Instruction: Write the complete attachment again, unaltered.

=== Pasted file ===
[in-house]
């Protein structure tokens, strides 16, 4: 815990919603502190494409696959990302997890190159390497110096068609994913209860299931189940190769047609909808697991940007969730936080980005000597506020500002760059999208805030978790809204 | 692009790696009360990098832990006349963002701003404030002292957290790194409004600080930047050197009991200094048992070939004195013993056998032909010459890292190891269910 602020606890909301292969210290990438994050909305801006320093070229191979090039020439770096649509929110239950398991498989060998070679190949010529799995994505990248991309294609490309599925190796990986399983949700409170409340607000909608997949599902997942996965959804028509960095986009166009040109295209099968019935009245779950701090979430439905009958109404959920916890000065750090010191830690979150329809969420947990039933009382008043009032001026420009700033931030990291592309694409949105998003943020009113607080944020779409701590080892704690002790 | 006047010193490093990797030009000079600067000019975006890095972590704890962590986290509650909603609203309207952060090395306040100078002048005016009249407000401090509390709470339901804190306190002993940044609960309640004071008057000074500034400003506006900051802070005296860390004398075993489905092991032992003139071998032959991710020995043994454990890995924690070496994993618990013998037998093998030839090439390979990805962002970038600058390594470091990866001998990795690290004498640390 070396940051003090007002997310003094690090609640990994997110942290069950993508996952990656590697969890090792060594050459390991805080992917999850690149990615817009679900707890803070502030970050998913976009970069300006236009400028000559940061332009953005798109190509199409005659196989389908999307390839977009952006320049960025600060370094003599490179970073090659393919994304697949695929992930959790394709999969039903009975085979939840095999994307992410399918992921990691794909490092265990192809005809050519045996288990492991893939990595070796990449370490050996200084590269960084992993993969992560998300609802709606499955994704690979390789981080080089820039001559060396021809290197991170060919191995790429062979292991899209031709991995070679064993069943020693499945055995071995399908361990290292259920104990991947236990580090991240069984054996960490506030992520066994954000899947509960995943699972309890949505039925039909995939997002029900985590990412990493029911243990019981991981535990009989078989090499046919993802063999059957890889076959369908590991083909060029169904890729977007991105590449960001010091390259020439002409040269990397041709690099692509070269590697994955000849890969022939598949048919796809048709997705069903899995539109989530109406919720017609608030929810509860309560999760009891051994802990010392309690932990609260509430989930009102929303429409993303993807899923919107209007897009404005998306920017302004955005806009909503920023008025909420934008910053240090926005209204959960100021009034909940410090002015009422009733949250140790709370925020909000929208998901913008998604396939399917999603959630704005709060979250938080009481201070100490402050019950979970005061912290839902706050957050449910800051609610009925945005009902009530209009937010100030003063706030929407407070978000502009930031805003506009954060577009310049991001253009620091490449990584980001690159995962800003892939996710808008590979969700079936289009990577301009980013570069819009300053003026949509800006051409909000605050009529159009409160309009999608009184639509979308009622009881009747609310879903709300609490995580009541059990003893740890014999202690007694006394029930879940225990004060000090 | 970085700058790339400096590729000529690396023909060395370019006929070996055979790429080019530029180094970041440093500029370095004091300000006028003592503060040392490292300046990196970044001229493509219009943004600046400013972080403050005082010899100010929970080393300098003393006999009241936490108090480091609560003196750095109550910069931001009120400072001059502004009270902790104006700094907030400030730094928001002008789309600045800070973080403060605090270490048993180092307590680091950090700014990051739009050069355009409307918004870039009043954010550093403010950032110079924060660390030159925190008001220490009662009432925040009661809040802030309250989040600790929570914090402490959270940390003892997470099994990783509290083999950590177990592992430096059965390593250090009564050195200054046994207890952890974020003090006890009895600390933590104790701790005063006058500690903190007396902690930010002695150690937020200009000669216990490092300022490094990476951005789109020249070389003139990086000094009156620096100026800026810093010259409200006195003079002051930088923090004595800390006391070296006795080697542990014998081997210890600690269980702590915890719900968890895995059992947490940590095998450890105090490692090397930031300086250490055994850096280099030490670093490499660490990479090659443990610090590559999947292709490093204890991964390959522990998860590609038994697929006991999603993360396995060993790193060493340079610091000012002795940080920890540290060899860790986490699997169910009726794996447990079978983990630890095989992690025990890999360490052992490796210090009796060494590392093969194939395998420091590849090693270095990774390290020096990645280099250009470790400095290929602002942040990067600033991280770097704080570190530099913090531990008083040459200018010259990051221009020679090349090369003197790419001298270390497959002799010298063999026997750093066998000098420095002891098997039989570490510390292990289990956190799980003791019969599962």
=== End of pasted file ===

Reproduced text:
[in-house]
């Protein structure tokens, strides 16, 4: 815990919603502190494409696959990302997890190159390497110096068609994913209860299931189940190769047609909808697991940007969730936080980005000597506020500002760059999208805030978790809204 | 692009790696009360990098832990006349963002701003404030002292957290790194409004600080930047050197009991200094048992070939004195013993056998032909010459890292190891269910 602020606890909301292969210290990438994050909305801006320093070229191979090039020439770096649509929110239950398991498989060998070679190949010529799995994505990248991309294609490309599925190796990986399983949700409170409340607000909608997949599902997942996965959804028509960095986009166009040109295209099968019935009245779950701090979430439905009958109404959920916890000065750090010191830690979150329809969420947990039933009382008043009032001026420009700033931030990291592309694409949105998003943020009113607080944020779409701590080892704690002790 | 006047010193490093990797030009000079600067000019975006890095972590704890962590986290509650909603609203309207952060090395306040100078002048005016009249407000401090509390709470339901804190306190002993940044609960309640004071008057000074500034400003506006900051802070005296860390004398075993489905092991032992003139071998032959991710020995043994454990890995924690070496994993618990013998037998093998030839090439390979990805962002970038600058390594470091990866001998990795690290004498640390 070396940051003090007002997310003094690090609640990994997110942290069950993508996952990656590697969890090792060594050459390991805080992917999850690149990615817009679900707890803070502030970050998913976009970069300006236009400028000559940061332009953005798109190509199409005659196989389908999307390839977009952006320049960025600060370094003599490179970073090659393919994304697949695929992930959790394709999969039903009975085979939840095999994307992410399918992921990691794909490092265990192809005809050519045996288990492991893939990595070796990449370490050996200084590269960084992993993969992560998300609802709606499955994704690979390789981080080089820039001559060396021809290197991170060919191995790429062979292991899209031709991995070679064993069943020693499945055995071995399908361990290292259920104990991947236990580090991240069984054996960490506030992520066994954000899947509960995943699972309890949505039925039909995939997002029900985590990412990493029911243990019981991981535990009989078989090499046919993802063999059957890889076959369908590991083909060029169904890729977007991105590449960001010091390259020439002409040269990397041709690099692509070269590697994955000849890969022939598949048919796809048709997705069903899995539109989530109406919720017609608030929810509860309560999760009891051994802990010392309690932990609260509430989930009102929303429409993303993807899923919107209007897009404005998306920017302004955005806009909503920023008025909420934008910053240090926005209204959960100021009034909940410090002015009422009733949250140790709370925020909000929208998901913008998604396939399917999603959630704005709060979250938080009481201070100490402050019950979970005061912290839902706050957050449910800051609610009925945005009902009530209009937010100030003063706030929407407070978000502009930031805003506009954060577009310049991001253009620091490449990584980001690159995962800003892939996710808008590979969700079936289009990577301009980013570069819009300053003026949509800006051409909000605050009529159009409160309009999608009184639509979308009622009881009747609310879903709300609490995580009541059990003893740890014999202690007694006394029930879940225990004060000090 | 970085700058790339400096590729000529690396023909060395370019006929070996055979790429080019530029180094970041440093500029370095004091300000006028003592503060040392490292300046990196970044001229493509219009943004600046400013972080403050005082010899100010929970080393300098003393006999009241936490108090480091609560003196750095109550910069931001009120400072001059502004009270902790104006700094907030400030730094928001002008789309600045800070973080403060605090270490048993180092307590680091950090700014990051739009050069355009409307918004870039009043954010550093403010950032110079924060660390030159925190008001220490009662009432925040009661809040802030309250989040600790929570914090402490959270940390003892997470099994990783509290083999950590177990592992430096059965390593250090009564050195200054046994207890952890974020003090006890009895600390933590104790701790005063006058500690903190007396902690930010002695150690937020200009000669216990490092300022490094990476951005789109020249070389003139990086000094009156620096100026800026810093010259409200006195003079002051930088923090004595800390006391070296006795080697542990014998081997210890600690269980702590915890719900968890895995059992947490940590095998450890105090490692090397930031300086250490055994850096280099030490670093490499660490990479090659443990610090590559999947292709490093204890991964390959522990998860590609038994697929006991999603993360396995060993790193060493340079610091000012002795940080920890540290060899860790986490699997169910009726794996447990079978983990630890095989992690025990890999360490052992490796210090009796060494590392093969194939395998420091590849090693270095990774390290020096990645280099250009470790400095290929602002942040990067600033991280770097704080570190530099913090531990008083040459200018010259990051221009020679090349090369003197790419001298270390497959002799010298063999026997750093066998000098420095002891098997039989570490510390292990289990956190799980003791019969599962």